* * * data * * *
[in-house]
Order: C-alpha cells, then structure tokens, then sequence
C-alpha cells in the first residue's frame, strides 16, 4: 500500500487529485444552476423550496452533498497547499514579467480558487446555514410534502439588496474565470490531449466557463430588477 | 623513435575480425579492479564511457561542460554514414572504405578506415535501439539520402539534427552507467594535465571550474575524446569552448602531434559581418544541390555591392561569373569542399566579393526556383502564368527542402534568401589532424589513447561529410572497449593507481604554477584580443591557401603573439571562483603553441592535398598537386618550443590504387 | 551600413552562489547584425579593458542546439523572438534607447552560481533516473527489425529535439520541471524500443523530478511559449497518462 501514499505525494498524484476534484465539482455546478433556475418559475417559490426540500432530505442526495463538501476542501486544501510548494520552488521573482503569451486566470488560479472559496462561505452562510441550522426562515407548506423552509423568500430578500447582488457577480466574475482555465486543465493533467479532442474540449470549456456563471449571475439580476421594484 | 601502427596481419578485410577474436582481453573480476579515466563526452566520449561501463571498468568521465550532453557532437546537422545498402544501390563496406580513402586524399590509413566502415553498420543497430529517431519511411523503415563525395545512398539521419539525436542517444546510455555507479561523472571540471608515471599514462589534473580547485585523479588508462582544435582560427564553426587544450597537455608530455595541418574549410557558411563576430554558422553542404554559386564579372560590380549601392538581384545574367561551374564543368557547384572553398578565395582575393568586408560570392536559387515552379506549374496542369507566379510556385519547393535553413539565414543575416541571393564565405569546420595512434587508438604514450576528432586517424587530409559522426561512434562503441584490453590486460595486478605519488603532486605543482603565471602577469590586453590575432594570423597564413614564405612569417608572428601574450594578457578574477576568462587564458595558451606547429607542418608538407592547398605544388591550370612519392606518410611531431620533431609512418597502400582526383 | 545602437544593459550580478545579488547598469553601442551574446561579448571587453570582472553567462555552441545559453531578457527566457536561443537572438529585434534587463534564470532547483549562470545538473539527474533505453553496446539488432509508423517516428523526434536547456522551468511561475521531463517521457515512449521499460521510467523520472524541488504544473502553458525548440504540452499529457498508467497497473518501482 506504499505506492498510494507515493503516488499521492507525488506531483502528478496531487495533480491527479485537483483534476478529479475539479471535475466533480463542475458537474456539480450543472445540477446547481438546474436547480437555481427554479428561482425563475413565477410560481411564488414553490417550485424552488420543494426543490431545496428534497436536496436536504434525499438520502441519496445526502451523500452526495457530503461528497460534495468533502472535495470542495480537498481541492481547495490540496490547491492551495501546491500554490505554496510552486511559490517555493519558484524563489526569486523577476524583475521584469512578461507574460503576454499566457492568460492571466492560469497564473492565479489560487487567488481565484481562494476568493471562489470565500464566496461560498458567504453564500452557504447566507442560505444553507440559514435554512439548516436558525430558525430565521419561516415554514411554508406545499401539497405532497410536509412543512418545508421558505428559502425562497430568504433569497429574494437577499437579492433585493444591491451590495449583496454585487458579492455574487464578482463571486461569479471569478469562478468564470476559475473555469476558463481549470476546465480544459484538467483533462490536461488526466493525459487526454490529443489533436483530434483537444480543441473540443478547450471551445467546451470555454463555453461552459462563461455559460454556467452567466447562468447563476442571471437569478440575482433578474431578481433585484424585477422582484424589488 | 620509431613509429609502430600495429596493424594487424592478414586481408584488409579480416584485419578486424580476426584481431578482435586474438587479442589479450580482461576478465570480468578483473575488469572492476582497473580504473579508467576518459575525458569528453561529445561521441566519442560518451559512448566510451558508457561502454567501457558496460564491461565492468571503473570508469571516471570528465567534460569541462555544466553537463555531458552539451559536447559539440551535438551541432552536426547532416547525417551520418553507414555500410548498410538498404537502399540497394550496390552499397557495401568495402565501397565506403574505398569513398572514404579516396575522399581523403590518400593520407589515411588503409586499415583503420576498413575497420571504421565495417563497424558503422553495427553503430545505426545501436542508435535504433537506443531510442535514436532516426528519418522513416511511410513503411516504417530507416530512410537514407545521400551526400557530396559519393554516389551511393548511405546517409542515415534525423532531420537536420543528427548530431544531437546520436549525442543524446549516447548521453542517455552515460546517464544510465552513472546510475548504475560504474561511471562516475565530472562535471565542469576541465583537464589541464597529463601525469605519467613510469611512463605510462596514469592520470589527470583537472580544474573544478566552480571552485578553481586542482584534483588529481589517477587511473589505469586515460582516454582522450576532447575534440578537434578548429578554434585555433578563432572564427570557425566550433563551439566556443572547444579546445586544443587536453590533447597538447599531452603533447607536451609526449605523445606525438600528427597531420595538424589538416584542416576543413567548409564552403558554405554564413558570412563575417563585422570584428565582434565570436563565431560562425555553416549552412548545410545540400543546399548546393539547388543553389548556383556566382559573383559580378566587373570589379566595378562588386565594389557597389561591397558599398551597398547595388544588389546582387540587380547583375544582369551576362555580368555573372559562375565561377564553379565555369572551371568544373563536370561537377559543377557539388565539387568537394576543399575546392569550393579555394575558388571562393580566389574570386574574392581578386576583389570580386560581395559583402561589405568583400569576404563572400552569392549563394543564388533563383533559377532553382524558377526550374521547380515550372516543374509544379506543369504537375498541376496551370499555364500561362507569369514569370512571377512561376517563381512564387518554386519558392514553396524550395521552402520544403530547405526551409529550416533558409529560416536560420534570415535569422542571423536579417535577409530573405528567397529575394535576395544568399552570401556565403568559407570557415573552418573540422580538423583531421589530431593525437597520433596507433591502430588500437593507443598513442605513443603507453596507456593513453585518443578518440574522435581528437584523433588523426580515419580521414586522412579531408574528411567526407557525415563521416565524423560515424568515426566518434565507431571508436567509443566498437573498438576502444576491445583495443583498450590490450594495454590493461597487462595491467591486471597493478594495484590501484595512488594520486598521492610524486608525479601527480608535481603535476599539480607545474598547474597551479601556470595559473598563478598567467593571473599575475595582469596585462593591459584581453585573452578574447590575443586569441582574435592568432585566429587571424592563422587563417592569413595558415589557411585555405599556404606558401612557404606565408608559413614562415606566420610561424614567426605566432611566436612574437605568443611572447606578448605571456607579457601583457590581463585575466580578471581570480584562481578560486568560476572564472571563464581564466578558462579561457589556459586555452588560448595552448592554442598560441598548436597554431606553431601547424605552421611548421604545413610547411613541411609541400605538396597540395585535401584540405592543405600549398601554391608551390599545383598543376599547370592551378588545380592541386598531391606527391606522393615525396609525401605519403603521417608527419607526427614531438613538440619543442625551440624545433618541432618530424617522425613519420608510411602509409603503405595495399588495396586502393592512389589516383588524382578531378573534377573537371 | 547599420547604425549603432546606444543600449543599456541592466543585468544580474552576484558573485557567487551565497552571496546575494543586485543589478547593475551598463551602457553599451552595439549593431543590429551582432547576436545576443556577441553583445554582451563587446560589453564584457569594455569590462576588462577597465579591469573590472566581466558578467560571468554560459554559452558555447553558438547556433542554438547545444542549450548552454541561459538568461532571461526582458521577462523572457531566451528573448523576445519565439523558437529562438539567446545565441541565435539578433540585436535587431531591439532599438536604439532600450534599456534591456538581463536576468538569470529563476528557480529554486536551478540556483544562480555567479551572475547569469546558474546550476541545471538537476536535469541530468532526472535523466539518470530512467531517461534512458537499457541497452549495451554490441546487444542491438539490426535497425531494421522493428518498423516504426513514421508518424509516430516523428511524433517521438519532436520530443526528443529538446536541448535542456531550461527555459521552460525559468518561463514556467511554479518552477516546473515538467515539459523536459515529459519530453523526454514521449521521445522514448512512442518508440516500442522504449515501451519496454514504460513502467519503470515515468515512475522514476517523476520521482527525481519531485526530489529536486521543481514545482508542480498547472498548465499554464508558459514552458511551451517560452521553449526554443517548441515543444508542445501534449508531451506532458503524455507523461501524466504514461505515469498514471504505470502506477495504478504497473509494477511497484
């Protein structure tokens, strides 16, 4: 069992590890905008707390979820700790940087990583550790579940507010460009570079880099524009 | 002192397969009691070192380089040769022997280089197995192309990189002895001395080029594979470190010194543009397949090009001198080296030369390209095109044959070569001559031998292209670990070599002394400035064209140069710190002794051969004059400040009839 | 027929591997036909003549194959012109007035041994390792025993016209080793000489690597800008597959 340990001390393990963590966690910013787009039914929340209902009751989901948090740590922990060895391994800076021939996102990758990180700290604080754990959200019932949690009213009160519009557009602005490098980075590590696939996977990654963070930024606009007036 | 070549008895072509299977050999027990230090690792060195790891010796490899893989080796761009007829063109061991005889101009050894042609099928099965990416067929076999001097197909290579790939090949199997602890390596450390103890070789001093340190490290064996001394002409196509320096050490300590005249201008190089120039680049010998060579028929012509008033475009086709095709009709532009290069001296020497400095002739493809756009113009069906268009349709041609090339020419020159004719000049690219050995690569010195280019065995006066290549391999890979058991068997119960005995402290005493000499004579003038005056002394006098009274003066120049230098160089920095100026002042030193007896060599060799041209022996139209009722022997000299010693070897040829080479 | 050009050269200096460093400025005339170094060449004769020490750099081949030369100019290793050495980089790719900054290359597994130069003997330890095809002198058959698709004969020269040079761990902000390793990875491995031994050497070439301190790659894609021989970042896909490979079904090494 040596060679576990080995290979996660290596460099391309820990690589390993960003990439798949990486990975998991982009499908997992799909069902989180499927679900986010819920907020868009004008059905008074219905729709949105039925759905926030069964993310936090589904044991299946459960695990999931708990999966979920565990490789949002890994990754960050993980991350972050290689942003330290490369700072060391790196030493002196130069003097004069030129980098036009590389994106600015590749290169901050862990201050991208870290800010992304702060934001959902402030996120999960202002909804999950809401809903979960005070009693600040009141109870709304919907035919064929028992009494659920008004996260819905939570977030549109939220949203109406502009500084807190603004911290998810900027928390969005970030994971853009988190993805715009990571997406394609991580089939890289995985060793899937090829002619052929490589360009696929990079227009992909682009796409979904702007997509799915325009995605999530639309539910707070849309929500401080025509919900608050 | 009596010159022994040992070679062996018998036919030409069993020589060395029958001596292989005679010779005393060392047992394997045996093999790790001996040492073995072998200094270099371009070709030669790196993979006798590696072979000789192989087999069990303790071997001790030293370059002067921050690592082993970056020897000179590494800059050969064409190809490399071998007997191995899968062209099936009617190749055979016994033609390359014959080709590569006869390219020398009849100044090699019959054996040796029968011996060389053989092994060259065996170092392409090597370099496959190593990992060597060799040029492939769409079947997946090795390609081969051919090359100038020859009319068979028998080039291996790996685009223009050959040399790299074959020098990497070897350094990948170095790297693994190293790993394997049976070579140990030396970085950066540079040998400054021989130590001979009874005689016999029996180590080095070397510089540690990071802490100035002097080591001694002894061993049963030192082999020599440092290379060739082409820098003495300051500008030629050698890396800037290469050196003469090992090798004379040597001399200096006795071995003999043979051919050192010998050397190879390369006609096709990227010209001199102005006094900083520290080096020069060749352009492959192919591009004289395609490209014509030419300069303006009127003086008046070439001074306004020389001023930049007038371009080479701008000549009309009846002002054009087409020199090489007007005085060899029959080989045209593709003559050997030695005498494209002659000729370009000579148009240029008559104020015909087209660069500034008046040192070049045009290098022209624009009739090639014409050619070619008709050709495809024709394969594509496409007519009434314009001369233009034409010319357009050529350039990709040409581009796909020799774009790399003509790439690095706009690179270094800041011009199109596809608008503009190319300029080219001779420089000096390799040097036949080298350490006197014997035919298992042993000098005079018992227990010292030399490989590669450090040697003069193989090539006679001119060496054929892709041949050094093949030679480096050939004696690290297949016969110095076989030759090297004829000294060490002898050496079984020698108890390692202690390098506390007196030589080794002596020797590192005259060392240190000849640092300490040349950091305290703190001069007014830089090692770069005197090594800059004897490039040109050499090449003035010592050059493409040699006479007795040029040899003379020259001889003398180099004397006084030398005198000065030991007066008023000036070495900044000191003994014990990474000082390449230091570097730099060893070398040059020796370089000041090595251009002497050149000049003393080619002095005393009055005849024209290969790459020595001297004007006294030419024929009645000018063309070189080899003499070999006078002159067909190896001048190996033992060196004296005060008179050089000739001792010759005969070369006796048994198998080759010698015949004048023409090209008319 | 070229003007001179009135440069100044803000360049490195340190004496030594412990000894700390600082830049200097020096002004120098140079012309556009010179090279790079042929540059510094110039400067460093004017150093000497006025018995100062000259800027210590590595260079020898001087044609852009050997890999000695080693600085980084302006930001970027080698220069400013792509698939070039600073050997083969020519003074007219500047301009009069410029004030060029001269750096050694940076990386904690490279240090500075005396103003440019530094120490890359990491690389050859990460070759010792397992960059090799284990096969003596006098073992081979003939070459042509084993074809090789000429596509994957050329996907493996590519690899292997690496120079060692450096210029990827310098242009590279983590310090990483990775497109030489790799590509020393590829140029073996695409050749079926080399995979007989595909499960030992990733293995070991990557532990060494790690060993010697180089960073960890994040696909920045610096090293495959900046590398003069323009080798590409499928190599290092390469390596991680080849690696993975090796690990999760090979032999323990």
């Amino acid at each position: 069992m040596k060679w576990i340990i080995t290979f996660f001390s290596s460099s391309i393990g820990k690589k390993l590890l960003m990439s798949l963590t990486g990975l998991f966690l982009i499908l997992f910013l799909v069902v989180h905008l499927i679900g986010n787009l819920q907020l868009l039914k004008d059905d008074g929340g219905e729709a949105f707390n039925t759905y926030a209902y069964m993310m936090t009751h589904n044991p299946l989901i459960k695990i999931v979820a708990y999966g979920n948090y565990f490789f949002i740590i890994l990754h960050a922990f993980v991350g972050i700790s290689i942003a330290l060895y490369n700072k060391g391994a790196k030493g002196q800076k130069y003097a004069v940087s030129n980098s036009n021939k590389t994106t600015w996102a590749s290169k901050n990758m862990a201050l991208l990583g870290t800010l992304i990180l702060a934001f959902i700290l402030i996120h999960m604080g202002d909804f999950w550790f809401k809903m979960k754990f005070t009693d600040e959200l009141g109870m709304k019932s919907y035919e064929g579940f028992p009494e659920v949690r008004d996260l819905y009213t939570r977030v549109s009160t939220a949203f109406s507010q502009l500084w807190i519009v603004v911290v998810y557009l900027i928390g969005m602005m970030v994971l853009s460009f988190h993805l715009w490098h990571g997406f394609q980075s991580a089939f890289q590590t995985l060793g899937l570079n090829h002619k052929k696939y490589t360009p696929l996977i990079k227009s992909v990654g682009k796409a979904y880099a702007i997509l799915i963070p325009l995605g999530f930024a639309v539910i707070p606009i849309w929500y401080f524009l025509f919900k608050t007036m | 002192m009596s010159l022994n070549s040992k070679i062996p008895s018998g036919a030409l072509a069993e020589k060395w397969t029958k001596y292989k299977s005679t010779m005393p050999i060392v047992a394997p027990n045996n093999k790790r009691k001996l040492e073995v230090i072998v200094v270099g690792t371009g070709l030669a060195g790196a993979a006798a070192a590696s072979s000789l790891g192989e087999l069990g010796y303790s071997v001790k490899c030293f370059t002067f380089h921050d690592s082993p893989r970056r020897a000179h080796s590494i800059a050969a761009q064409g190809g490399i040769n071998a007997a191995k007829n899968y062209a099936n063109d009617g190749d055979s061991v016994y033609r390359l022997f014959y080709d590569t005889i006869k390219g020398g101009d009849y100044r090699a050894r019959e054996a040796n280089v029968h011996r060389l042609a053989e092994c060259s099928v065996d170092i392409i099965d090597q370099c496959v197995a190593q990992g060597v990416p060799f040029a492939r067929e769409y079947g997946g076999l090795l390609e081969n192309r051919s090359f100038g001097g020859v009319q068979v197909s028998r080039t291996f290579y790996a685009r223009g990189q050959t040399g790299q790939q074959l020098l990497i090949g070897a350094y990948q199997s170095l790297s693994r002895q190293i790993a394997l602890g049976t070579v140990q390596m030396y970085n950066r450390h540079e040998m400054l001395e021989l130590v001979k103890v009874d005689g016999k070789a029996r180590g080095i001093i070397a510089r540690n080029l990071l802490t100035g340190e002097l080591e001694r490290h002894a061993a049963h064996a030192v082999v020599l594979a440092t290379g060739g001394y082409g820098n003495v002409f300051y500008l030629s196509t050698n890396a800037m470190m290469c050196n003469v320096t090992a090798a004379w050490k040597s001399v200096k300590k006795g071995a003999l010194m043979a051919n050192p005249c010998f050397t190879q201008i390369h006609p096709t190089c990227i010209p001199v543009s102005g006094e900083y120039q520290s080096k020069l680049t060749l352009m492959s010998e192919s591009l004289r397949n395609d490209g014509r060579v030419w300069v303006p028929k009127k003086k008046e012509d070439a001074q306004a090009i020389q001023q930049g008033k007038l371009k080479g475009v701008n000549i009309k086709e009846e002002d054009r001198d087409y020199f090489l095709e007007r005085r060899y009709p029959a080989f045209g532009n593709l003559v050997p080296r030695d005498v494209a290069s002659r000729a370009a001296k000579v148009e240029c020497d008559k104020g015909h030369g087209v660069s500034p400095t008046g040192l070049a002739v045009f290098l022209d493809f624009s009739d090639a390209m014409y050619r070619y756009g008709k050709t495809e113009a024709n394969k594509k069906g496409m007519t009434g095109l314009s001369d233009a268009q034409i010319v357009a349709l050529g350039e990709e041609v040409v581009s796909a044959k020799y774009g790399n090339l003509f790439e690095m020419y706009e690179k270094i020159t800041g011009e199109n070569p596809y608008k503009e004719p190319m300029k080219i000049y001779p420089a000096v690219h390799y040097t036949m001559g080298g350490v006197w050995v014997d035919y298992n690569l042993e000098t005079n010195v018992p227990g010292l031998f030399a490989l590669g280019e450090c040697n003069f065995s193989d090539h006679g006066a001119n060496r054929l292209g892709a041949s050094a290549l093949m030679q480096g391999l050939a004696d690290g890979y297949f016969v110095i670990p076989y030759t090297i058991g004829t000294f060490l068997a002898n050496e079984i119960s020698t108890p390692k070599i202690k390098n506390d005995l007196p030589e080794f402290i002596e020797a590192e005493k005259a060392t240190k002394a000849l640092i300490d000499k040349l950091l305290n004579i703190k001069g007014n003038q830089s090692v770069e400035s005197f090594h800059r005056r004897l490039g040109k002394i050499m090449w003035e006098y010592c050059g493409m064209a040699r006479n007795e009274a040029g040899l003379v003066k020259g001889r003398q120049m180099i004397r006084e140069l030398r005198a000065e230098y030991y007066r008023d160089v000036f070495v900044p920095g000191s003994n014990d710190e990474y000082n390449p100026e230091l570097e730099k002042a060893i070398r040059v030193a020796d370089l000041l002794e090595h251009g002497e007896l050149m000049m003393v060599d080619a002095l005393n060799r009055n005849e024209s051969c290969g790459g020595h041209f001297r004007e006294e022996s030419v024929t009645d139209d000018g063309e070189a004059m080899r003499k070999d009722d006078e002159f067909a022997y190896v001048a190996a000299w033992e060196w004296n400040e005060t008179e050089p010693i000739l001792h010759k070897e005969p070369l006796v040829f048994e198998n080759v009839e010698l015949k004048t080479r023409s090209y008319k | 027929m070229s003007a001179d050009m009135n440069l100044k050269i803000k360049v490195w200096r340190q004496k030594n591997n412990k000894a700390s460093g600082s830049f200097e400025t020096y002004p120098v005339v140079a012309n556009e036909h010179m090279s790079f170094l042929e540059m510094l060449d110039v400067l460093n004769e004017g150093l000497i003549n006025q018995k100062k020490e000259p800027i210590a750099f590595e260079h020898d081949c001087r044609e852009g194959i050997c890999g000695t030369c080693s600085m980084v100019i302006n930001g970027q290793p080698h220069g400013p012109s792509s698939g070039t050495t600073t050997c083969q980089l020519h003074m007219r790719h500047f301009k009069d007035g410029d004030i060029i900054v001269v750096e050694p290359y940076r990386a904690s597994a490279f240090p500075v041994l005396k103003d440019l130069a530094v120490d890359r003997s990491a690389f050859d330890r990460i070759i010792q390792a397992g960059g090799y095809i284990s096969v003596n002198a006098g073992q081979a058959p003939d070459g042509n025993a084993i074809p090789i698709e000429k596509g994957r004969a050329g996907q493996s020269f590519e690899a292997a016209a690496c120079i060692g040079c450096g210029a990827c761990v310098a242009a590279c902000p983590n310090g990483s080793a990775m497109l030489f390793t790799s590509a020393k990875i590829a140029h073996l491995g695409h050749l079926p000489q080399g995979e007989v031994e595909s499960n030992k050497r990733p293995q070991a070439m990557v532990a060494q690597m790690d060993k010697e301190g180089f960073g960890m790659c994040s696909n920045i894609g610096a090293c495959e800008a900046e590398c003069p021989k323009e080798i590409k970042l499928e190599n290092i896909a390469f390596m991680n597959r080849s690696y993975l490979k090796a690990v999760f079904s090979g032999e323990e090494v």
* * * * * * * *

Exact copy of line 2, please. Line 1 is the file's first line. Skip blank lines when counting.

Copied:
Order: C-alpha cells, then structure tokens, then sequence